How to Use a Cabinet Scraper
Cabinet scrapers — for use on
Cabinet scrapers give a satin-smooth finish to hardwood and hardwood veneers. Use them to clean up after planing and before polishing, to smooth rough areas of wild grain or remove discoloured patches.
Scrapers do not, in fact, scrape, but shave. They are sharpened so that a burr is formed at an edge and then turned back to give a tiny cutting edge which bites into the wood. This means that they do not produce the grain-clogging dust that sandpaper does.
New scrapers have to be sharpened; if a scraper becomes hot and produces dust instead of shavings during use, it needs re-sharpening. This is not as difficult as it appears and takes only as long as a plane blade to do. Sharpen the two long sides at one go, as shown below, so that you have a total of four cutting edges to work with.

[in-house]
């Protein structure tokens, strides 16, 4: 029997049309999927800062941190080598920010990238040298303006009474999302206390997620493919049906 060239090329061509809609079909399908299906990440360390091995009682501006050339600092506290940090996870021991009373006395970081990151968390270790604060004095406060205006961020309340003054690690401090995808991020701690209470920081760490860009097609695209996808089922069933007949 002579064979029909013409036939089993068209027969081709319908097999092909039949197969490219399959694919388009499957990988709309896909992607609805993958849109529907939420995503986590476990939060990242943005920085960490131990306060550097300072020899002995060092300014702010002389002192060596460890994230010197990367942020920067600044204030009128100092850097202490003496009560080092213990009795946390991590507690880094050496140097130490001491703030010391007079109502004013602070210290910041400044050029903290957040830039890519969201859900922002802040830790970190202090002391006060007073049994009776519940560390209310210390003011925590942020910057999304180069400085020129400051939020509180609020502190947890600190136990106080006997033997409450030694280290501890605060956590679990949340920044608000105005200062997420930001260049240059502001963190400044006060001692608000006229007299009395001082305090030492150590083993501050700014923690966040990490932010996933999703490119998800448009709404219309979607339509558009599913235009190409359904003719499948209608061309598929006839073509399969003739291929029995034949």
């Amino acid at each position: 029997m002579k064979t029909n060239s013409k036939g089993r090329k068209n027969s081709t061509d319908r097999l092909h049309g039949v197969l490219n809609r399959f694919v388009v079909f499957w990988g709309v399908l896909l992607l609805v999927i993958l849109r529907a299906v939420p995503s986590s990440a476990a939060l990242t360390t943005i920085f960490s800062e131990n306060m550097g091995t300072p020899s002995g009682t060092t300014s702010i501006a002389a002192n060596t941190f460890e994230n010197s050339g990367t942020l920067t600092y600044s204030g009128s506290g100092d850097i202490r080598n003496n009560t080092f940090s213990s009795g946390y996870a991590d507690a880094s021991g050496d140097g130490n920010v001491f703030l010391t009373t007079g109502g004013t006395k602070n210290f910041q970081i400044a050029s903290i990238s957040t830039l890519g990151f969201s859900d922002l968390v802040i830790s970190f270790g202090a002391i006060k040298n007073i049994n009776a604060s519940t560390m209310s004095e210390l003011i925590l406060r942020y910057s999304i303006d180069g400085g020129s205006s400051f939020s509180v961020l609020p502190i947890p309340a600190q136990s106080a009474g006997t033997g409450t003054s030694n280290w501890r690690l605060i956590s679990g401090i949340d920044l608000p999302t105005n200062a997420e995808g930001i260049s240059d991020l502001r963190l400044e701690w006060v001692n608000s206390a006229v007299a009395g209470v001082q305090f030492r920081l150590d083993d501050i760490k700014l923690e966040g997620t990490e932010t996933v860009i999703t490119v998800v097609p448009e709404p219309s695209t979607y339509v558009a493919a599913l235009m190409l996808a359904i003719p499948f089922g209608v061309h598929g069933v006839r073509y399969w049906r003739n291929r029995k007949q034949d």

Sharpening a Cabinet Scraper Step by Step
1. Run a fine flat file along the side, removing all pits or dents. This will turn up a metal burr on each face, as shown in the bottom left of the picture.
2. Lay each face flat on an oilstone and rub off most of the burr, turning up the remainder parallel with the face. Make sure the face remains flat on the stone.
3. Now hold the scraper upright on the stone and rub off the remaining burr. This gives a finely finished straight side ready to be given a cutting edge.
4. Place the scraper on the bench and rub a sharpener, such as the back of a gouge, flat over each face, to produce a fine burr parallel to the face.
5. Make two or three vertical strokes up the side with the gouge at about 85° to the face. This turns back the burr which forms the cutting edges.
6. Sharpen shaped cutters by the same method, using a slipstone on curves. For resharpening, ignore the first three stages, unless the cutting burr is worn right away.